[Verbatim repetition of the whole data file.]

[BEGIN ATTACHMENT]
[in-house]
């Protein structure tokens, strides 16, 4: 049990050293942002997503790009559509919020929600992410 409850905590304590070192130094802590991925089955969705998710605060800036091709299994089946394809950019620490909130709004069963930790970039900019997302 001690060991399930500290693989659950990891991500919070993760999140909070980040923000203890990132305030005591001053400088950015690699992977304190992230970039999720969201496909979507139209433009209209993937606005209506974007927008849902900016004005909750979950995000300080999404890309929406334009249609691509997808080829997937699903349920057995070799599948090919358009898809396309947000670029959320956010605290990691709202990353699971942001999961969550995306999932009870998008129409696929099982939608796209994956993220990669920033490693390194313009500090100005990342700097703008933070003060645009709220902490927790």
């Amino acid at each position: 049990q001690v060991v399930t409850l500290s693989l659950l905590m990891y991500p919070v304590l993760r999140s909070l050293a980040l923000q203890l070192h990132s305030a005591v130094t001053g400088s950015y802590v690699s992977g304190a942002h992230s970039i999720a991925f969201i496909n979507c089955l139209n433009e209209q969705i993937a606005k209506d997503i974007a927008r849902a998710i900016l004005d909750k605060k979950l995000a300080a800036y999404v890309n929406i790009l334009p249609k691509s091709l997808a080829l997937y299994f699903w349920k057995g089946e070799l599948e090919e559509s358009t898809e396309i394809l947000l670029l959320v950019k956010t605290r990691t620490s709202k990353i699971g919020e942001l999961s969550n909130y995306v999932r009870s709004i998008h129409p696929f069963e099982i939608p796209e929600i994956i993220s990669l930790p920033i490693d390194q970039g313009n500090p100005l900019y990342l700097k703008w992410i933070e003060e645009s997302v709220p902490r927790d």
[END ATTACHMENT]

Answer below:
[in-house]
């Protein structure tokens, strides 16, 4: 049990050293942002997503790009559509919020929600992410 409850905590304590070192130094802590991925089955969705998710605060800036091709299994089946394809950019620490909130709004069963930790970039900019997302 001690060991399930500290693989659950990891991500919070993760999140909070980040923000203890990132305030005591001053400088950015690699992977304190992230970039999720969201496909979507139209433009209209993937606005209506974007927008849902900016004005909750979950995000300080999404890309929406334009249609691509997808080829997937699903349920057995070799599948090919358009898809396309947000670029959320956010605290990691709202990353699971942001999961969550995306999932009870998008129409696929099982939608796209994956993220990669920033490693390194313009500090100005990342700097703008933070003060645009709220902490927790």
């Amino acid at each position: 049990q001690v060991v399930t409850l500290s693989l659950l905590m990891y991500p919070v304590l993760r999140s909070l050293a980040l923000q203890l070192h990132s305030a005591v130094t001053g400088s950015y802590v690699s992977g304190a942002h992230s970039i999720a991925f969201i496909n979507c089955l139209n433009e209209q969705i993937a606005k209506d997503i974007a927008r849902a998710i900016l004005d909750k605060k979950l995000a300080a800036y999404v890309n929406i790009l334009p249609k691509s091709l997808a080829l997937y299994f699903w349920k057995g089946e070799l599948e090919e559509s358009t898809e396309i394809l947000l670029l959320v950019k956010t605290r990691t620490s709202k990353i699971g919020e942001l999961s969550n909130y995306v999932r009870s709004i998008h129409p696929f069963e099982i939608p796209e929600i994956i993220s990669l930790p920033i490693d390194q970039g313009n500090p100005l900019y990342l700097k703008w992410i933070e003060e645009s997302v709220p902490r927790d």